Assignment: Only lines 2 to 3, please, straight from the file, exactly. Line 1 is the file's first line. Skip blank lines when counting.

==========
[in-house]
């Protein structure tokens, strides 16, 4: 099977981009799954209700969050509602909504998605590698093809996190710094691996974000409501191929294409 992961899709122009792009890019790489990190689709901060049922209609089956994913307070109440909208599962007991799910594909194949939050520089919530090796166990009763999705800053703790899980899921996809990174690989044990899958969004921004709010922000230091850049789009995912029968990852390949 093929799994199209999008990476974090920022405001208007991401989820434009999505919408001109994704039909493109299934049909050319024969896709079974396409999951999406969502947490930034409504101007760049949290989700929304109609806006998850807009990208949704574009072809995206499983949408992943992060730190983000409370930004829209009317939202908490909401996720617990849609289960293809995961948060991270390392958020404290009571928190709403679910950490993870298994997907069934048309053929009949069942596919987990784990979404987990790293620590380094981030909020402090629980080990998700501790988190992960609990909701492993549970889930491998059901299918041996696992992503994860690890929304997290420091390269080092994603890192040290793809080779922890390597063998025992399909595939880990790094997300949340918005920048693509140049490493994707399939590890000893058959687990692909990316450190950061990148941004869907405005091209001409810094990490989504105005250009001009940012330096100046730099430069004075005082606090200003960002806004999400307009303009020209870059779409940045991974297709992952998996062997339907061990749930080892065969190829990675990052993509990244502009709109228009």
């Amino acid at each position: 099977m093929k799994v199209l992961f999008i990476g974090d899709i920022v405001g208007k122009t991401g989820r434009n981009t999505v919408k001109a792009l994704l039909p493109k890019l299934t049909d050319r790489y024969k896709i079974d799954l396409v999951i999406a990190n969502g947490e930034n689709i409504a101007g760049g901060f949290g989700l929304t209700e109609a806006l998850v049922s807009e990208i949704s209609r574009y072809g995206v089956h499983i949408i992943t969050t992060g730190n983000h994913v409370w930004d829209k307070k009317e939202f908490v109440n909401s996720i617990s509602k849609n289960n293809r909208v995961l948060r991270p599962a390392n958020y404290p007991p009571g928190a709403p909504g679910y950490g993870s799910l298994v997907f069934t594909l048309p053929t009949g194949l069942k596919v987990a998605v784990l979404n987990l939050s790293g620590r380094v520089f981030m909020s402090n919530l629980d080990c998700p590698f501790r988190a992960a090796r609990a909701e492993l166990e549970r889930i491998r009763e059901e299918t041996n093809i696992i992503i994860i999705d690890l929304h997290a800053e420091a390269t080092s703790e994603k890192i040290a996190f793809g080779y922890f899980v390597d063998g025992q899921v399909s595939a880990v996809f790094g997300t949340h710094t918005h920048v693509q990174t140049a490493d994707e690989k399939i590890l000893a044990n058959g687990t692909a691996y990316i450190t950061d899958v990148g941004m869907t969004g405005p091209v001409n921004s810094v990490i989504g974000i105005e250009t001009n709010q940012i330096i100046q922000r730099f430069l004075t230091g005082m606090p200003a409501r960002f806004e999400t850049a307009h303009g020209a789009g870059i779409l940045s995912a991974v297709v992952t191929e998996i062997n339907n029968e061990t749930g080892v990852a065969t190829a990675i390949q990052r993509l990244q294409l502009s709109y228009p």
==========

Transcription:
């Protein structure tokens, strides 16, 4: 099977981009799954209700969050509602909504998605590698093809996190710094691996974000409501191929294409 992961899709122009792009890019790489990190689709901060049922209609089956994913307070109440909208599962007991799910594909194949939050520089919530090796166990009763999705800053703790899980899921996809990174690989044990899958969004921004709010922000230091850049789009995912029968990852390949 093929799994199209999008990476974090920022405001208007991401989820434009999505919408001109994704039909493109299934049909050319024969896709079974396409999951999406969502947490930034409504101007760049949290989700929304109609806006998850807009990208949704574009072809995206499983949408992943992060730190983000409370930004829209009317939202908490909401996720617990849609289960293809995961948060991270390392958020404290009571928190709403679910950490993870298994997907069934048309053929009949069942596919987990784990979404987990790293620590380094981030909020402090629980080990998700501790988190992960609990909701492993549970889930491998059901299918041996696992992503994860690890929304997290420091390269080092994603890192040290793809080779922890390597063998025992399909595939880990790094997300949340918005920048693509140049490493994707399939590890000893058959687990692909990316450190950061990148941004869907405005091209001409810094990490989504105005250009001009940012330096100046730099430069004075005082606090200003960002806004999400307009303009020209870059779409940045991974297709992952998996062997339907061990749930080892065969190829990675990052993509990244502009709109228009």
């Amino acid at each position: 099977m093929k799994v199209l992961f999008i990476g974090d899709i920022v405001g208007k122009t991401g989820r434009n981009t999505v919408k001109a792009l994704l039909p493109k890019l299934t049909d050319r790489y024969k896709i079974d799954l396409v999951i999406a990190n969502g947490e930034n689709i409504a101007g760049g901060f949290g989700l929304t209700e109609a806006l998850v049922s807009e990208i949704s209609r574009y072809g995206v089956h499983i949408i992943t969050t992060g730190n983000h994913v409370w930004d829209k307070k009317e939202f908490v109440n909401s996720i617990s509602k849609n289960n293809r909208v995961l948060r991270p599962a390392n958020y404290p007991p009571g928190a709403p909504g679910y950490g993870s799910l298994v997907f069934t594909l048309p053929t009949g194949l069942k596919v987990a998605v784990l979404n987990l939050s790293g620590r380094v520089f981030m909020s402090n919530l629980d080990c998700p590698f501790r988190a992960a090796r609990a909701e492993l166990e549970r889930i491998r009763e059901e299918t041996n093809i696992i992503i994860i999705d690890l929304h997290a800053e420091a390269t080092s703790e994603k890192i040290a996190f793809g080779y922890f899980v390597d063998g025992q899921v399909s595939a880990v996809f790094g997300t949340h710094t918005h920048v693509q990174t140049a490493d994707e690989k399939i590890l000893a044990n058959g687990t692909a691996y990316i450190t950061d899958v990148g941004m869907t969004g405005p091209v001409n921004s810094v990490i989504g974000i105005e250009t001009n709010q940012i330096i100046q922000r730099f430069l004075t230091g005082m606090p200003a409501r960002f806004e999400t850049a307009h303009g020209a789009g870059i779409l940045s995912a991974v297709v992952t191929e998996i062997n339907n029968e061990t749930g080892v990852a065969t190829a990675i390949q990052r993509l990244q294409l502009s709109y228009p």